4642688 blocks [2/1] [_U]
[======>..............] recovery = 34.4% (1597504/4642688) finish=1.0min speed=50349K/sec

unused devices: <none>
[root@server1 ~]#

(Du kannst Folgendes ausführen

watch cat /proc/mdstat

um eine anhaltende Ausgabe des Prozesses zu erhalten. Um watch zu verlassen, drücke STRG+C.)

Warte bis die Synchronisation abgeschlossen ist (die Ausgabe sollte dann wie folgt aussehen:

[root@server1 ~]# cat /proc/mdstat
Personalities : [raid1]
md1 : active raid1 hda5[0] hdb5[1]
417536 blocks [2/2] [UU]

md0 : active raid1 hda1[0] hdb1[1]
176576 blocks [2/2] [UU]

md2 : active raid1 hda6[0] hdb6[1]
4642688 blocks [2/2] [UU]

unused devices: <none>
[root@server1 ~]#

).

Passe dann /etc/mdadm.conf der neuen Situation an:

cp -f /etc/mdadm.conf_orig /etc/mdadm.conf
mdadm --examine --scan >> /etc/mdadm.conf

/etc/mdadm.conf sollte nun in etwas so aussehen:

cat /etc/mdadm.conf


# mdadm configuration file
# # mdadm will function properly without the use of a configuration file, # but this file is useful for keeping track of arrays and member disks. # In general, a mdadm.conf file is created, and updated, after arrays # are created. This is the opposite behavior of /etc/raidtab which is # created prior to array construction. # # # the config file takes two types of lines: # # DEVICE lines specify a list of devices of where to look for # potential member disks # # ARRAY lines specify information about how to identify arrays so # so that they can be activated # # You can have more than one device line and use wild cards. The first # example includes SCSI the first partition of SCSI disks /dev/sdb, # /dev/sdc, /dev/sdd, /dev/sdj, /dev/sdk, and /dev/sdl. The second # line looks for array slices on IDE disks. # #DEVICE /dev/sd[bcdjkl]1 #DEVICE /dev/hda1 /dev/hdb1 # # If you mount devfs on /dev, then a suitable way to list all devices is: #DEVICE /dev/discs/*/* # # # # ARRAY lines specify an array to assemble and a method of identification. # Arrays can currently be identified by using a UUID, superblock minor number, # or a listing of devices. # # super-minor is usually the minor number of the metadevice # UUID is the Universally Unique Identifier for the array # Each can be obtained using # # mdadm -D <md> # #ARRAY /dev/md0 UUID=3aaa0122:29827cfa:5331ad66:ca767371 #ARRAY /dev/md1 super-minor=1 #ARRAY /dev/md2 devices=/dev/hda1,/dev/hdb1 # # ARRAY lines can also specify a "spare-group" for each array. mdadm --monitor # will then move a spare between arrays in a spare-group if one array has a failed # drive but no spare #ARRAY /dev/md4 uuid=b23f3c6d:aec43a9f:fd65db85:369432df spare-group=group1 #ARRAY /dev/md5 uuid=19464854:03f71b1b:e0df2edd:246cc977 spare-group=group1 # # When used in --follow (aka --monitor) mode, mdadm needs a # mail address and/or a program. This can be given with "mailaddr" # and "program" lines to that monitoring can be started using # mdadm --follow --scan & echo $! > /var/run/mdadm # If the lines are not found, mdadm will exit quietly #MAILADDR root@mydomain.tld #PROGRAM /usr/sbin/handle-mdadm-events ARRAY /dev/md0 level=raid1 num-devices=2 UUID=6b4f013f:6fe18719:5904a9bd:70e9cee6 ARRAY /dev/md1 level=raid1 num-devices=2 UUID=63194e2e:c656857a:3237a906:0616f49e ARRAY /dev/md2 level=raid1 num-devices=2 UUID=edec7105:62700dc0:643e9917:176563a7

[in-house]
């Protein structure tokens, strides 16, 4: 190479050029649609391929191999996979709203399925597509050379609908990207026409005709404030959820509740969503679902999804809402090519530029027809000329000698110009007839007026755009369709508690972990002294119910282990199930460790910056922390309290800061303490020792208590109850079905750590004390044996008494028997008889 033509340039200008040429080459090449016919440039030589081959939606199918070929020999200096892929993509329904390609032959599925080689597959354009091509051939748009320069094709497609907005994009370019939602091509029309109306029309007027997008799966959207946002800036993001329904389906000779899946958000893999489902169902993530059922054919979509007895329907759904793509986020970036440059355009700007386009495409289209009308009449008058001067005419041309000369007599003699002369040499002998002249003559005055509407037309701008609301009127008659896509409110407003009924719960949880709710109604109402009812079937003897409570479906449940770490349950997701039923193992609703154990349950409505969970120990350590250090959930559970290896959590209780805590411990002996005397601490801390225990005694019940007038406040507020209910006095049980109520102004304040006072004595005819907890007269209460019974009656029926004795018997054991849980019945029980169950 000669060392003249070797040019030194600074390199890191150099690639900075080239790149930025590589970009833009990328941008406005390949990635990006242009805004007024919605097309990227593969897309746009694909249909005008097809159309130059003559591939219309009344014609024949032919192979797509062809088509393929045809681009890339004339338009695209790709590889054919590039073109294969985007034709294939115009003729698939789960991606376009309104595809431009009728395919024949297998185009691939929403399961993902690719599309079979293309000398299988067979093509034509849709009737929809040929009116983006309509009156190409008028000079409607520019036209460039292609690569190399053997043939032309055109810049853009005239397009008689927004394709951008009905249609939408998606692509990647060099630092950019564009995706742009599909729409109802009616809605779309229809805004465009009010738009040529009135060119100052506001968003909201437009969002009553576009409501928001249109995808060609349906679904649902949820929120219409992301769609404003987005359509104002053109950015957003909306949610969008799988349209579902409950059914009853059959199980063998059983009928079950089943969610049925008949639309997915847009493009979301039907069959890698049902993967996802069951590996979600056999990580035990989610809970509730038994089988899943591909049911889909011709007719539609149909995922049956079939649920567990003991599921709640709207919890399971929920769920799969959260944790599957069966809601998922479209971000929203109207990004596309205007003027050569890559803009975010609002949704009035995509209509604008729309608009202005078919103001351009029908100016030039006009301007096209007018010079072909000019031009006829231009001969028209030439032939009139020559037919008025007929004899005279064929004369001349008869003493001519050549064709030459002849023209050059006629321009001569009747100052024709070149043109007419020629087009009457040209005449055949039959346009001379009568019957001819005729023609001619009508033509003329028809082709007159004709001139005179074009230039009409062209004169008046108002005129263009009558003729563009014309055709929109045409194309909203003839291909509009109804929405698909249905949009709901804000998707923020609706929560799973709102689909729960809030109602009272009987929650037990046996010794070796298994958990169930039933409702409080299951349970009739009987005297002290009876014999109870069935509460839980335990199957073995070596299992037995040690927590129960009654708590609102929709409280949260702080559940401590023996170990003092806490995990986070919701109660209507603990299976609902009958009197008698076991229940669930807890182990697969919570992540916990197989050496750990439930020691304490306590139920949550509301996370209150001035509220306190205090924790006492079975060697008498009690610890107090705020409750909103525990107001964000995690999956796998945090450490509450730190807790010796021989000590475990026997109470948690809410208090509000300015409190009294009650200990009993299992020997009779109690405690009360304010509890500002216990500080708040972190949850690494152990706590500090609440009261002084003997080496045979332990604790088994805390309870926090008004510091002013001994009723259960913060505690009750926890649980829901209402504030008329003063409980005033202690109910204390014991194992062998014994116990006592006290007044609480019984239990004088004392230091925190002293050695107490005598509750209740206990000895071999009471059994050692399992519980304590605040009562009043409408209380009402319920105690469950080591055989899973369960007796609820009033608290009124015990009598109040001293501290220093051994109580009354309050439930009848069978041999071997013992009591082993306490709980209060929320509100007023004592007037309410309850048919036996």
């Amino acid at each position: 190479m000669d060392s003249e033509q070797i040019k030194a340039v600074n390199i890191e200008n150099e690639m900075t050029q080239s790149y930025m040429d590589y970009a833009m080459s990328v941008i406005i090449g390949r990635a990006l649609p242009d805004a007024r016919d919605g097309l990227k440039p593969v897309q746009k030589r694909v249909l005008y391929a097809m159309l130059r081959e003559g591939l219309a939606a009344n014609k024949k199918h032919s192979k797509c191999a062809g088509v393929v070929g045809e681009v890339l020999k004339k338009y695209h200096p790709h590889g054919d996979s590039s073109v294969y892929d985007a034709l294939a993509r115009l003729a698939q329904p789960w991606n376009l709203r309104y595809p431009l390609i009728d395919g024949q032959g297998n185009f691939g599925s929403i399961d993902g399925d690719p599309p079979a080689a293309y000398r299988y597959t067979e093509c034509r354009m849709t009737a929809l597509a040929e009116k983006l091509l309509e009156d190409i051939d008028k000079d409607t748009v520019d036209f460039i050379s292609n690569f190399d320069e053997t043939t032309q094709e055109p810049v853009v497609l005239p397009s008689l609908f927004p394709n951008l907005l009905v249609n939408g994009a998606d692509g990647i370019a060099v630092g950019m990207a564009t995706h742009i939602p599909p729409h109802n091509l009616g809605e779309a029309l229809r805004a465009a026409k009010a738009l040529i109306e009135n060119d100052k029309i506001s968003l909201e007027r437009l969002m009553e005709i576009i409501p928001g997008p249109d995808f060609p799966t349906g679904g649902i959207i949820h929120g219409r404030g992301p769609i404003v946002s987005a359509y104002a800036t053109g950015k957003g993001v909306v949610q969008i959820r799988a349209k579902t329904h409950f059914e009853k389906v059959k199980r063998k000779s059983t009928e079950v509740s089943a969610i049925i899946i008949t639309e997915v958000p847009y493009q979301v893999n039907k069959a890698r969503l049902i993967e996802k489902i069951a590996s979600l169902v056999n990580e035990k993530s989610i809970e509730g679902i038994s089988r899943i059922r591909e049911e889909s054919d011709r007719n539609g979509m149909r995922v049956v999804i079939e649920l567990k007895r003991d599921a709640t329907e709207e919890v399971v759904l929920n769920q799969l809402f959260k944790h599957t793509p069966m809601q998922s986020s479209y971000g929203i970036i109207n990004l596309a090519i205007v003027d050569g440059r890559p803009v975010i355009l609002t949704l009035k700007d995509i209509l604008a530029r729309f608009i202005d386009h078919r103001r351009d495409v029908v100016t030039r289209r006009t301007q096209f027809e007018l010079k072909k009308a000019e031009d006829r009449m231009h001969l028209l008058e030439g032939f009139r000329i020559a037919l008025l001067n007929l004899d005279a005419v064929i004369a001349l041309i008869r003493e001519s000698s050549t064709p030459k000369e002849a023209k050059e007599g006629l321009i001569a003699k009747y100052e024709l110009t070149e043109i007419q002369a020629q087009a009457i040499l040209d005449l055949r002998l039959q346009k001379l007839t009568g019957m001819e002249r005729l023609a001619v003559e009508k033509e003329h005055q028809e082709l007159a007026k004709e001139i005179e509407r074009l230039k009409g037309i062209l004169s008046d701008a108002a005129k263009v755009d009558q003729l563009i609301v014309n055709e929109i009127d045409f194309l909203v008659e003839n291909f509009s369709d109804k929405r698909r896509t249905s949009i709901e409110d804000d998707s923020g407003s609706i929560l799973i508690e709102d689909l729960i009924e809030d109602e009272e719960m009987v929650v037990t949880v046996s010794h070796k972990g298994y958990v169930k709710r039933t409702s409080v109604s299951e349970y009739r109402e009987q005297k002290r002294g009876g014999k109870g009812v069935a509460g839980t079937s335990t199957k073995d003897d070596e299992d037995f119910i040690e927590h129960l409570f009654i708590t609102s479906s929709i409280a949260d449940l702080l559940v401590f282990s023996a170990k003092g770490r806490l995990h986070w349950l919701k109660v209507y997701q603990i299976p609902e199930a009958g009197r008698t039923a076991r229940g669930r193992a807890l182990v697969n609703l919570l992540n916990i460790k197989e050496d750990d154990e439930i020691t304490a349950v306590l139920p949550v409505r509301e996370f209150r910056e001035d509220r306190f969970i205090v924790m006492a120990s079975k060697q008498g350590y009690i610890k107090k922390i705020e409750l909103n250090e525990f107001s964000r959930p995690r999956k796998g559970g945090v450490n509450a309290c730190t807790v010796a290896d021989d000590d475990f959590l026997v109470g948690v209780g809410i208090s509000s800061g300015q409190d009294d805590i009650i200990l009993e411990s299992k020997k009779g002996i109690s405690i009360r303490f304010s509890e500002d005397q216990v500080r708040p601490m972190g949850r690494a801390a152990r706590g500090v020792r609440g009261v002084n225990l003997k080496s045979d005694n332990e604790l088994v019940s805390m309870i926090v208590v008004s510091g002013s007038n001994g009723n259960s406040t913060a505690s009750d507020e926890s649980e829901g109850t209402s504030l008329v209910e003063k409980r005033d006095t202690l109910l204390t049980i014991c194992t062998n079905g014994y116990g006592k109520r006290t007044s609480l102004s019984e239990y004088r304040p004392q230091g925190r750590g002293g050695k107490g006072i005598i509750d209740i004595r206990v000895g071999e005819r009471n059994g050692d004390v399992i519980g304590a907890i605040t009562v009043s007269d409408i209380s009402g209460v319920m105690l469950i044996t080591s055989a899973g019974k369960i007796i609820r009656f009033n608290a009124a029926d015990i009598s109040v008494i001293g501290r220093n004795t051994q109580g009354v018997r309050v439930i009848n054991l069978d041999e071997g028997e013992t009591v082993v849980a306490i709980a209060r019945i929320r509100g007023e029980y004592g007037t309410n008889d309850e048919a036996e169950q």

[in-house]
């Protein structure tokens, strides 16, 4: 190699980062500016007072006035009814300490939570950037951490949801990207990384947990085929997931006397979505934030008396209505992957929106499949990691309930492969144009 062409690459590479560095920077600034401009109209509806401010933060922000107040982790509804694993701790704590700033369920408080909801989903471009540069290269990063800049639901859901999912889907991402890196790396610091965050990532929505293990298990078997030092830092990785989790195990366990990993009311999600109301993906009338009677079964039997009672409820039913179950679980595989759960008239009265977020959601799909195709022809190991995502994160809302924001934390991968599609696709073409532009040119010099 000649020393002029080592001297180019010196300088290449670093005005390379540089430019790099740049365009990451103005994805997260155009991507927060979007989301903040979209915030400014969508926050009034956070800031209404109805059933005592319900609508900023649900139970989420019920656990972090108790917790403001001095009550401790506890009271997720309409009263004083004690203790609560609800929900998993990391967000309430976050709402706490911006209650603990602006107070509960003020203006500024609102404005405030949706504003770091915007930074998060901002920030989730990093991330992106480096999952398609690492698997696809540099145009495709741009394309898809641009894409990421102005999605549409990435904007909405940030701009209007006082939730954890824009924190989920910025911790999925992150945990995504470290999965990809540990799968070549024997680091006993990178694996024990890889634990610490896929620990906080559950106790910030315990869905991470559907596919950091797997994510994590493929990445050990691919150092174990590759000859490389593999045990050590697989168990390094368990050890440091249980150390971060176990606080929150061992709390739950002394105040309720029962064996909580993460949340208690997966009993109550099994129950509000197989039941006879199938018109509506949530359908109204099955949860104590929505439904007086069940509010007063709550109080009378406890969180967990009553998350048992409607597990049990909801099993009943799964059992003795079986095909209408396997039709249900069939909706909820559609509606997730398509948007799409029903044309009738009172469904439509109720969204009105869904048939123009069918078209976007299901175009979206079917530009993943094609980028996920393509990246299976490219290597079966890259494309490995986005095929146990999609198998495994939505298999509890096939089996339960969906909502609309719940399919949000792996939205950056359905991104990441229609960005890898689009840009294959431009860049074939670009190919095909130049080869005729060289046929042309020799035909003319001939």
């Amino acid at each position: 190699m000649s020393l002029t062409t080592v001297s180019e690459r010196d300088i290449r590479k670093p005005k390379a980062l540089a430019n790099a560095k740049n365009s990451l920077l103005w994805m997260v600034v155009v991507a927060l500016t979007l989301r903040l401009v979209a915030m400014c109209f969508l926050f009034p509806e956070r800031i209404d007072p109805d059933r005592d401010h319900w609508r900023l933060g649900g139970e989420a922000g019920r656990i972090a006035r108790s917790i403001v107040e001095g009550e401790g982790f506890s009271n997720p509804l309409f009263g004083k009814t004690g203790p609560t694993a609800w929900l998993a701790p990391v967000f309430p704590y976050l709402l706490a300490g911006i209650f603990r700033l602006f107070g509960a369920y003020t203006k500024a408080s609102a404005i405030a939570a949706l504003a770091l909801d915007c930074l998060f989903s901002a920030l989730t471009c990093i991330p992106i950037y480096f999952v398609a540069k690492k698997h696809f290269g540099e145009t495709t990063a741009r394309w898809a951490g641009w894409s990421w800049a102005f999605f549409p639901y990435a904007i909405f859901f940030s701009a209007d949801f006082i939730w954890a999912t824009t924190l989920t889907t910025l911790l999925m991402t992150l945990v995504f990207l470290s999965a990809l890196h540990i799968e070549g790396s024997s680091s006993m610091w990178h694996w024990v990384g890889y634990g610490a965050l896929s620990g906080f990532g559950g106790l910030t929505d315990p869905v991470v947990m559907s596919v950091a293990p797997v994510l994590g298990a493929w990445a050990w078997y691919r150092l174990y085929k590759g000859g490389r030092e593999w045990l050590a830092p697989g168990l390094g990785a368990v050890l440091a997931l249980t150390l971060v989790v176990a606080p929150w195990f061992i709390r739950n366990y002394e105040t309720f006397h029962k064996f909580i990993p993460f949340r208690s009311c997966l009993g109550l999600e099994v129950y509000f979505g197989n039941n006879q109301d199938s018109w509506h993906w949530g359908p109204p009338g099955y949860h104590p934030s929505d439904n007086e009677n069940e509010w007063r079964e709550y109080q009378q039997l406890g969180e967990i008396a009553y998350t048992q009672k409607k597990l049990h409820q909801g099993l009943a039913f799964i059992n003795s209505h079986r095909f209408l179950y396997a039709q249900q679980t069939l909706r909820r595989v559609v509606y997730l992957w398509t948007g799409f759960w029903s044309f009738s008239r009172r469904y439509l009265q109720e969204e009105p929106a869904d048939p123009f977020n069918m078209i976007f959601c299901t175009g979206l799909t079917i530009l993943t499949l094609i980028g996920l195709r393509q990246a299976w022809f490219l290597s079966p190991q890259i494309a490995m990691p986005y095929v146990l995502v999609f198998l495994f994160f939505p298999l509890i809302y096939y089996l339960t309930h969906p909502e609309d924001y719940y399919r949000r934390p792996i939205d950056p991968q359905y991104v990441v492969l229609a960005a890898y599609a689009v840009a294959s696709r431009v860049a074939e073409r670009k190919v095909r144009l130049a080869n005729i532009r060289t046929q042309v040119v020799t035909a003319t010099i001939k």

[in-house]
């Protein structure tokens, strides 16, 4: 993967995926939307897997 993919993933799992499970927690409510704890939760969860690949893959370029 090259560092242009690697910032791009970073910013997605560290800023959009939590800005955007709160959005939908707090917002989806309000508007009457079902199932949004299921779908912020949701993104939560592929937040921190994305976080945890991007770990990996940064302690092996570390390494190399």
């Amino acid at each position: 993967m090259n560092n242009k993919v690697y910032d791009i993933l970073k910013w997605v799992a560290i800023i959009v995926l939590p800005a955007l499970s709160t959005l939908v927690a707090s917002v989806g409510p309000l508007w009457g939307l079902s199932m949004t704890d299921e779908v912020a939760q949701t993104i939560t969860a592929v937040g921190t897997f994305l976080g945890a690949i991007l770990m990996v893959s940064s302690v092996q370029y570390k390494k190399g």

0 Kommentar(e)

Zum Posten von Kommentaren bitte